Claire and Sarah Matthews, the twins who played Port and Starboard in Coot Club, went on to play Eve and Alexandra in the 1984 TV mini series Master of the Game , which starred Angharad Rees, David Suchet and Fernando Allende. They still live in Sussex and are very close. Claire has taken up running in all weathers.
The Walpoles have written in! It was so good to hear from them. Nicholas Walpole, who played Joe, joined the Royal Navy and served on HMS Roebuck from 1989-90 as a survey recorder. A friend of his said he was teased mercilessly on board about his acting background. Many-a-time a chorus of ‘Swallows and Amazons forever’ would ring out when he walked into the Mess. Nik is now married, lives in Coventry and has three grown up children, one of whom wants to act. His mother still enjoys living in rural Norfolk. You can read their comments at the bottom of previous posts.
I am afraid that I haven’t seen Simon Hawes, who played George Owden, or the other boys from Norfolk since we finished filming. They did so well. Playing a baddie isn’t easy even with Make-up and Hair Department straining to help.
Richard Walton, who played Dick Callum, now lives in Los Angeles – he has written in, below. Mark Page, who played Bill, now lives on the coast of Turkey. I wonder if taking part in the BBC serial influenced their decisions to emigrate.
We spent long days together, often out on the water. Someone once explained to me that when you are camping and gadding about in boats, generally leading an Arthur Ramsome style life, you tend to laugh more. As a result more endocrines get released into your system, relationships are forged and bonds made. It has to be said that the boy who made us laugh more than anyone else on the film crew was Jake Coppard, who played Pete, the shortest of the Death and Glory boys. Although the character he played could be serious Jake was always finding something amusing or someone to imitate. Sam Kelly got on with him particularly well, helping him through the scene when Pete falls in.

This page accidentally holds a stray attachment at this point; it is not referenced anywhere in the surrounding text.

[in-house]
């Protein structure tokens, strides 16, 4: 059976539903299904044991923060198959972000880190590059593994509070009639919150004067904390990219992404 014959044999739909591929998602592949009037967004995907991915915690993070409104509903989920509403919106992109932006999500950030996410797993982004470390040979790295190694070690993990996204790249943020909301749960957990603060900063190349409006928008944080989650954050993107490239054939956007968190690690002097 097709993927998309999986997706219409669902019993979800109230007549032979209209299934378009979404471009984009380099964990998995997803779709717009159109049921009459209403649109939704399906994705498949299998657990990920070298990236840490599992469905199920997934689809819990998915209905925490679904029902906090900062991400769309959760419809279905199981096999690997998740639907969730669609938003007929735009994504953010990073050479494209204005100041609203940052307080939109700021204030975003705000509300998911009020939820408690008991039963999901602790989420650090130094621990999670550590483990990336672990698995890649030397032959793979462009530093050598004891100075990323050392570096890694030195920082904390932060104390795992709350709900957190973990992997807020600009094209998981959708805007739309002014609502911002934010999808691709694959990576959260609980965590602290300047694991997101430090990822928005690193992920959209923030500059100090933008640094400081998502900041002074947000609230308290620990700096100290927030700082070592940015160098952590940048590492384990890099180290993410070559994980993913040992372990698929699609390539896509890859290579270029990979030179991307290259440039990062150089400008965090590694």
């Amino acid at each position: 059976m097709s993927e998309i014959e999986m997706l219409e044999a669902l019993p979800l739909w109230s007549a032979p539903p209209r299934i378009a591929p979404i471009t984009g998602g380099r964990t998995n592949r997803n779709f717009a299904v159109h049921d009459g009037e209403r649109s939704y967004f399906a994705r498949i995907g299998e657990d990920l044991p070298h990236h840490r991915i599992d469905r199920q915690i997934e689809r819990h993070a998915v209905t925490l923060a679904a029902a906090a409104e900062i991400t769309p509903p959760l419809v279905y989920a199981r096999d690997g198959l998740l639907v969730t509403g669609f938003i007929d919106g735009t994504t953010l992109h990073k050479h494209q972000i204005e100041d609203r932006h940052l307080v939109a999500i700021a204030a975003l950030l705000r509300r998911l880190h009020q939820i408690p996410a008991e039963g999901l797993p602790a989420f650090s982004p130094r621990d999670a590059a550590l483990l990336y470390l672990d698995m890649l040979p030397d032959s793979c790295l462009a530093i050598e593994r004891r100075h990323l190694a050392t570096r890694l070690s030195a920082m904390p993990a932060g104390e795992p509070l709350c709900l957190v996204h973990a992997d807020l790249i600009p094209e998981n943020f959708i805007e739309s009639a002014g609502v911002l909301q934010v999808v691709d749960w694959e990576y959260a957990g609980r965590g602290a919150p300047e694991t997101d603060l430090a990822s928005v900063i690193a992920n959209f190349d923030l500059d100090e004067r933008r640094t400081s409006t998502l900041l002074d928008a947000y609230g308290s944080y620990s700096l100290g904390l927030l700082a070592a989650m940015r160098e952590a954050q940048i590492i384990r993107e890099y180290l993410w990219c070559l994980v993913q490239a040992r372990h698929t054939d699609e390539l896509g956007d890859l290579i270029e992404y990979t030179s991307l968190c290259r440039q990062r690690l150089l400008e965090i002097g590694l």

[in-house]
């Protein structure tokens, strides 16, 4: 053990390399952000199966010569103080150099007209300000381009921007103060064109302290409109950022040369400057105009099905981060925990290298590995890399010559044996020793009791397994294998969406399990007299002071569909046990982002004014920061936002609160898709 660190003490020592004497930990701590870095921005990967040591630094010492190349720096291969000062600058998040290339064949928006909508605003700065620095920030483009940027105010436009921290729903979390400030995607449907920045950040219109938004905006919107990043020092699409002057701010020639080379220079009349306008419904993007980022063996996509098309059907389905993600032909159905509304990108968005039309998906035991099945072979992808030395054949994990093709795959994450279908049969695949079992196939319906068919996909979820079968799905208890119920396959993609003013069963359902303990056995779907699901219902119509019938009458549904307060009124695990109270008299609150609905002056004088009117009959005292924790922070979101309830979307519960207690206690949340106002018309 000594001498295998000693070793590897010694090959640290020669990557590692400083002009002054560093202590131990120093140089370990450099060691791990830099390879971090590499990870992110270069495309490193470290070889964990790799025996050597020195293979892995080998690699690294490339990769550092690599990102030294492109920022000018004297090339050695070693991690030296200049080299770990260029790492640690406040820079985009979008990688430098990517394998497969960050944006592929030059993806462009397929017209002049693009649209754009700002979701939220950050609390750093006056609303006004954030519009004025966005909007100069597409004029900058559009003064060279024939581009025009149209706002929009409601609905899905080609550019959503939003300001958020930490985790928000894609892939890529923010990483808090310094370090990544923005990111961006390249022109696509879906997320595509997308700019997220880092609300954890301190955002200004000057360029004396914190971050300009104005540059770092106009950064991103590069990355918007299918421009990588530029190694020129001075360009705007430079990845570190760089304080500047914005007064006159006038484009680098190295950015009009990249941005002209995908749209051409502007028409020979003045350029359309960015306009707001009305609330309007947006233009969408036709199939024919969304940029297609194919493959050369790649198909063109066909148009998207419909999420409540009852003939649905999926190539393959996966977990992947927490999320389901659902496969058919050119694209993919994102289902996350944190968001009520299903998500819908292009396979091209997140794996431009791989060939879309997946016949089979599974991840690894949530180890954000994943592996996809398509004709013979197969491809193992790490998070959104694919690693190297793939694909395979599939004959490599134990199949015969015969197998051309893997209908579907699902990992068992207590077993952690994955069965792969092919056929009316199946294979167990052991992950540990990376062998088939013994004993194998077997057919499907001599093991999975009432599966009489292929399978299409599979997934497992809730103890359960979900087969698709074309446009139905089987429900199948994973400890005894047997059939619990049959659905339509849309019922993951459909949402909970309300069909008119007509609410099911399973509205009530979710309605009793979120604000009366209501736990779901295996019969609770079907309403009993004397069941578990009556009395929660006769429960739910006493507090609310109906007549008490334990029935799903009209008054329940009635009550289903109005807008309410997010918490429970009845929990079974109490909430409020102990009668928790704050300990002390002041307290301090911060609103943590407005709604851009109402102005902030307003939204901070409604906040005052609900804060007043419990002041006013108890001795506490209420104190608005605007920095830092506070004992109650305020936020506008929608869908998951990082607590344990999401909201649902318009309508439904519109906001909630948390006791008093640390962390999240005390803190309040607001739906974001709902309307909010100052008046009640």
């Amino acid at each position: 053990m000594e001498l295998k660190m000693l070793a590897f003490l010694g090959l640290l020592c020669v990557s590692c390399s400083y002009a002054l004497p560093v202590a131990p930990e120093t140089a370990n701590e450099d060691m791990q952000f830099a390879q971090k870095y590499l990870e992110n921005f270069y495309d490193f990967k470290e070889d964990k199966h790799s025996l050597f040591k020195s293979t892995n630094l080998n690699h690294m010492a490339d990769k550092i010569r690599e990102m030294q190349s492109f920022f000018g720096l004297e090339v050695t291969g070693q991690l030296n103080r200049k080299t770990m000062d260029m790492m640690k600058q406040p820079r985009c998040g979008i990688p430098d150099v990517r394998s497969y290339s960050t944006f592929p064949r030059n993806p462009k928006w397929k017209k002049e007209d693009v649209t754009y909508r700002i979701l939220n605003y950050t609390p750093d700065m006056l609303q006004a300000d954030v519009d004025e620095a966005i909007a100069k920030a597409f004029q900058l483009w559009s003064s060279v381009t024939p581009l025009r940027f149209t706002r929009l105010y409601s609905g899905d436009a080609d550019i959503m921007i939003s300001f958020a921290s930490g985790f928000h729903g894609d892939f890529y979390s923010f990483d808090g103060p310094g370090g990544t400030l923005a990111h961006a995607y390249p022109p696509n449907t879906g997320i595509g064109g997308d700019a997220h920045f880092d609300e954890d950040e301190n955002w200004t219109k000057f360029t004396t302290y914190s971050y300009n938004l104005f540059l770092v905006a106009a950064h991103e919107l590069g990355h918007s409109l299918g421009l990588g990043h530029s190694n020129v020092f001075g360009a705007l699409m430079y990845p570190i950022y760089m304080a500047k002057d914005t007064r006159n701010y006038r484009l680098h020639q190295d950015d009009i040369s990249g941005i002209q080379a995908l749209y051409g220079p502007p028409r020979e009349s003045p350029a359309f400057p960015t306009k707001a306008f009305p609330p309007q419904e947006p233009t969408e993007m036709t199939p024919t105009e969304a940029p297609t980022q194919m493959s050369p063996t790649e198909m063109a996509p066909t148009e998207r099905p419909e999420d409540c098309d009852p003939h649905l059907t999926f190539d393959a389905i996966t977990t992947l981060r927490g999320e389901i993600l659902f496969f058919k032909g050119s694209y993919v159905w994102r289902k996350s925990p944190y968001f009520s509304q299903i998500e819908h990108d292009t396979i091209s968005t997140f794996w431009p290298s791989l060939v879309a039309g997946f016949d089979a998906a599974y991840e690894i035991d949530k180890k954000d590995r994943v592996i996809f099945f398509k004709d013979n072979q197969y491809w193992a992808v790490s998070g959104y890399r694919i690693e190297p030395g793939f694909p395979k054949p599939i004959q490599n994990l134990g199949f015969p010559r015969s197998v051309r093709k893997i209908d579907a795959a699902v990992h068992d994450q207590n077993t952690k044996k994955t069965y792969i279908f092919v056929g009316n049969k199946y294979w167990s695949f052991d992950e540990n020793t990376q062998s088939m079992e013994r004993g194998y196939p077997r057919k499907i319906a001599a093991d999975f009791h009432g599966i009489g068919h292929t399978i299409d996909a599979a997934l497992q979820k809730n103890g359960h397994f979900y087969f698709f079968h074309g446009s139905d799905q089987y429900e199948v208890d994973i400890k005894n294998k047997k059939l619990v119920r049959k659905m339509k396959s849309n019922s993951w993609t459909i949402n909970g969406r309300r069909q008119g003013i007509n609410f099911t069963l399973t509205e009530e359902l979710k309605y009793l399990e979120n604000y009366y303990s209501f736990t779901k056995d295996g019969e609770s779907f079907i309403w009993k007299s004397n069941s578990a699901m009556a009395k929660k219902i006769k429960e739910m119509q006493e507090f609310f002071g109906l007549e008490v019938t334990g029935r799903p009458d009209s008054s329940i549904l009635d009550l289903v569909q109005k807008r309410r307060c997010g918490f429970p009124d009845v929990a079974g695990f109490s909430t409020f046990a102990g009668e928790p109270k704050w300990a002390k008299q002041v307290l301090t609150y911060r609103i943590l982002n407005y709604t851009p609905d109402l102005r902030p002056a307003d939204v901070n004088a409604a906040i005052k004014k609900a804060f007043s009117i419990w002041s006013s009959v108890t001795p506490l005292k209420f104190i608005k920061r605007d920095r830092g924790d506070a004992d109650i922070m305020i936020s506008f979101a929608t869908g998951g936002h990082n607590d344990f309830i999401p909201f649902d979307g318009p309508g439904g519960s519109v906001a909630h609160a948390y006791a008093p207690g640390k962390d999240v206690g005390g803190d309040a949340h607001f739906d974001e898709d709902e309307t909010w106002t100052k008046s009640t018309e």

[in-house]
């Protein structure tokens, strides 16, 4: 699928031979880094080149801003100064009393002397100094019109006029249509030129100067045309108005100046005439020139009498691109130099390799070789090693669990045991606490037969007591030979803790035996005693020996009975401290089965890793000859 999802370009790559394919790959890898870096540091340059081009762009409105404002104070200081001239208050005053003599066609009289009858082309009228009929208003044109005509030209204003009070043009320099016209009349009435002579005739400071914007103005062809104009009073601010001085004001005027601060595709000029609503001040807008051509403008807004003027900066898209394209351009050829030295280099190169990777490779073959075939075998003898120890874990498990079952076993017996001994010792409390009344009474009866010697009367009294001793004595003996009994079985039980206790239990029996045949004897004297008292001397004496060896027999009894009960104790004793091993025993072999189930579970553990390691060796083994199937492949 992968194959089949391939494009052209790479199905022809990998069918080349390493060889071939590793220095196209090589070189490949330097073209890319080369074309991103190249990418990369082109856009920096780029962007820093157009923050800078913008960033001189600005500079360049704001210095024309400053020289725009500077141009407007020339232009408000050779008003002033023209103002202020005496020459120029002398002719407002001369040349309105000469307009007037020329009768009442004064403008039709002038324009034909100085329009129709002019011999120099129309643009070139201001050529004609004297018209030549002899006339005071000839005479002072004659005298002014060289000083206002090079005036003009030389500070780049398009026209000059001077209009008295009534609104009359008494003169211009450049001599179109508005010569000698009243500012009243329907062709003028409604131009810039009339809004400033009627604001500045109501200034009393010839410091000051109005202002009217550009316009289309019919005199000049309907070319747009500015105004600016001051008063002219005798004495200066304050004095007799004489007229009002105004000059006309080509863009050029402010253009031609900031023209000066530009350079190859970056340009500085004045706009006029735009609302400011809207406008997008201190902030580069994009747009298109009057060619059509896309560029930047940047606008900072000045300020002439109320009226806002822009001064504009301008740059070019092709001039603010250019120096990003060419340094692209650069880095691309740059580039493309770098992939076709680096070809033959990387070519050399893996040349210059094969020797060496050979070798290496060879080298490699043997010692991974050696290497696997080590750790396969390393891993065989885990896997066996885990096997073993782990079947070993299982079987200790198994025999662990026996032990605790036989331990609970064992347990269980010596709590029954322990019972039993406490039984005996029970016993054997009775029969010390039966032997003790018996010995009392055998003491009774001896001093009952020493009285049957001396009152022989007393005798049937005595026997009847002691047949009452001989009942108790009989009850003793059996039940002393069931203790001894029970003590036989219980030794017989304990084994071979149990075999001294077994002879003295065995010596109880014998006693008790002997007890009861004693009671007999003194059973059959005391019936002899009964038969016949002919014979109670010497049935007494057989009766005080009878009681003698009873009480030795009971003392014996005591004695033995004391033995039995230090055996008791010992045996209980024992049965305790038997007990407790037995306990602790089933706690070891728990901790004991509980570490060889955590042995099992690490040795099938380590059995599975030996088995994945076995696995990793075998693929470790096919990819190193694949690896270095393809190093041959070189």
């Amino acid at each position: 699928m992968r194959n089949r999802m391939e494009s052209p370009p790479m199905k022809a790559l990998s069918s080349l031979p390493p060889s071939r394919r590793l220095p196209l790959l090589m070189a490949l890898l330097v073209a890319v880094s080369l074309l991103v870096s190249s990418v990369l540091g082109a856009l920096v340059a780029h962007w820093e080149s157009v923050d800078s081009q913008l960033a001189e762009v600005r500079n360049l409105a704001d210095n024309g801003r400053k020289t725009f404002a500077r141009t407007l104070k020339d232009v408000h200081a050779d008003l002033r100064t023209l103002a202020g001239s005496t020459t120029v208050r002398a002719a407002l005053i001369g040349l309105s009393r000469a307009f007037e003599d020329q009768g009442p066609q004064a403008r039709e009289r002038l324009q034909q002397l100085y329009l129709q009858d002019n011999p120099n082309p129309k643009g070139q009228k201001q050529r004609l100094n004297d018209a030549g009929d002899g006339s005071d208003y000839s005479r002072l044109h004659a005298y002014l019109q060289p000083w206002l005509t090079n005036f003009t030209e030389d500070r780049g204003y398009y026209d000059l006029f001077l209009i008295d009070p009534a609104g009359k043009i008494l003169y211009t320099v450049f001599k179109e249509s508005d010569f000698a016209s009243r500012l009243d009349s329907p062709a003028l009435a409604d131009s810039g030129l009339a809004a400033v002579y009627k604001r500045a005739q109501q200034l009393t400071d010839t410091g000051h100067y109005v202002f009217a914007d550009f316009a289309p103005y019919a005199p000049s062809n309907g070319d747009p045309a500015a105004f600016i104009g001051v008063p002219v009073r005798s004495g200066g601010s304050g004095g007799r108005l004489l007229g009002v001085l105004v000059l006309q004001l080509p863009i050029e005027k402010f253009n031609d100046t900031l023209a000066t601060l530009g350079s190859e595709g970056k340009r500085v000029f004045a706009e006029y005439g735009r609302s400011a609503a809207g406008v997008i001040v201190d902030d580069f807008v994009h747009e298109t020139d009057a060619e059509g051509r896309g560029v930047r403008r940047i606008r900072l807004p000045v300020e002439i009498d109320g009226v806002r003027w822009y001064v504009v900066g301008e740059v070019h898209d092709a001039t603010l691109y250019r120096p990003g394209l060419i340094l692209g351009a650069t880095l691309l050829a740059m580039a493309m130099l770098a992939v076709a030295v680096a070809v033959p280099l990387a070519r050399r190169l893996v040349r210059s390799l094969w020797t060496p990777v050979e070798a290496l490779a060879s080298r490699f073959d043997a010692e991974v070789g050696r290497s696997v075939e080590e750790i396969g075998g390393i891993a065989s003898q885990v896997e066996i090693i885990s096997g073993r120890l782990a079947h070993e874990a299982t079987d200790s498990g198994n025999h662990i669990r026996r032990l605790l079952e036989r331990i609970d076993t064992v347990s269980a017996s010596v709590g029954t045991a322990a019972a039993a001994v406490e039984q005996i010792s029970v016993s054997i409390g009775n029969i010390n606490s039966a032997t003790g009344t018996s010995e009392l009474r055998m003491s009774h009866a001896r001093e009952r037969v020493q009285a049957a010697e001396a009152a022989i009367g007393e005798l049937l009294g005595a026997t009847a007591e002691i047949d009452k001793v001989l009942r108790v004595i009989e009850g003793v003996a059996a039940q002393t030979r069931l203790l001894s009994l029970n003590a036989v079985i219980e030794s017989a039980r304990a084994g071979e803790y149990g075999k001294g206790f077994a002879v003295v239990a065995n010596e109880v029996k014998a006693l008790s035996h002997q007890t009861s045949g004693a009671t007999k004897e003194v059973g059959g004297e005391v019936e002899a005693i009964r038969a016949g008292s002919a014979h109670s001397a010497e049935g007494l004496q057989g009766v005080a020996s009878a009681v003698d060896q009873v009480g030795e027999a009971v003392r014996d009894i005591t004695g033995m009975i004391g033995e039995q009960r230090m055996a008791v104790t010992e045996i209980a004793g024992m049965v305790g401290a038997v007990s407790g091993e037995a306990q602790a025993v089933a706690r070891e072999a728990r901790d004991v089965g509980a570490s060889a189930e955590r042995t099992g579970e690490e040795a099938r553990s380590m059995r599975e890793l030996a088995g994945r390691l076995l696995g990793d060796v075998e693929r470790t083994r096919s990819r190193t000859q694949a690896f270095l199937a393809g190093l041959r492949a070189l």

Jake was such a talented actor. I gather he went on to appear as Charlie in a television drama directed by Tony Virgo called Travellers by Night (1985) , which featured Neil Morrissey who became so well known when the comedy series Men Behaving Badly proved a success. The lead role of Mrs Baker in Travellers of the Night was played by Jo Rowbottom who, by coincidence, had played Katie Leigh, Simon West’s mother in Sam and the River back in 1975.
Jim and Jill Searle of the Norfolk Country Sailing Base in Ludham helped us find traditional boats for the BBC adaptation of Coot Club and The Big Six set on the Norfolk Broads. Jill kindly sent me a copy of this photo taken of Lullaby just after she was chosen to play the Teasel. Her costume consisted of a false transom, which is still at Hunter’s Yard in Ludham today.
Roger Wardale took this photograph included in his book, Arthur Ransome on the Broads , which Amberley Publishing brought out in full colour. He tells of Arthur Ransome’s half-dozen or so holidays on hired yachts and of the young people who sailed in the fleet, including Titty and Taqui Altounyan.
Roger found out that the Ransomes hired a 23′ Fairway’ yacht from Jack Powles of Wroxham. This had a Primus stove with a special cooking locker in the well. It sounds well kitted out with a wash-basin and self-emptying WC in a separate compartment. The three Somnus spring-berths had drawers underneath and there was even a wardrobe. Like the Teasel, she was built of mahogany with a ‘bright varnish finish’ and, given a fair wind, would have zipped along at quite a speed.
Roger said that he spent six days trying to find places Arthur Ransome visited that had not changed since the 1930’s but found it difficult. What he did discover was the dinghy used to play Titmouse in the BBC TV series. She can still be visited at Hunter’s Yard.
It is still possible to hire the mahogany hulled, gunter-rigged yachts much as Arthur Ransome and his wife did in the 1930’s, together with a sailing dinghy or rowing boat. There are fourteen sailing cruisers in the Hunter’s fleet and none have an engine. They have lifting cabin tops so you have more headroom when you moor up. Lullaby, built in 1932, is 28ft long with four berths. Her mast can be lowered with counter weights so she can be taken under bridges with a clearance of six foot.
Roger Wardale says that in the 1930’s, many of the yachts had a ‘self-acting’ jib but Ransome considered it too large. There were times when he lowered it, only to find ‘he sailed better without it!’ They still have self-acting jibs but the size may have been altered.
Roger also found a cruiser similar to Janca, the 1930’s cruiser who played the part of the Margoletta. She was skippered by Julian Fellowes in his glorious role as a Hullabaloo, the spiteful, arch-baddie of Coot Club.
Back in 1983 we were hugely helped by a number of Norfolk boatmen who knew the broads well.
You will have to let me know the name of these gentlemen who spent long hours helping us in the summer of 1983.
Filming from one boat to another is tricky and much patience was need. In many ways the easiest boat to film with was the Death and Glory. She can still be found moored somewhere on the Broads.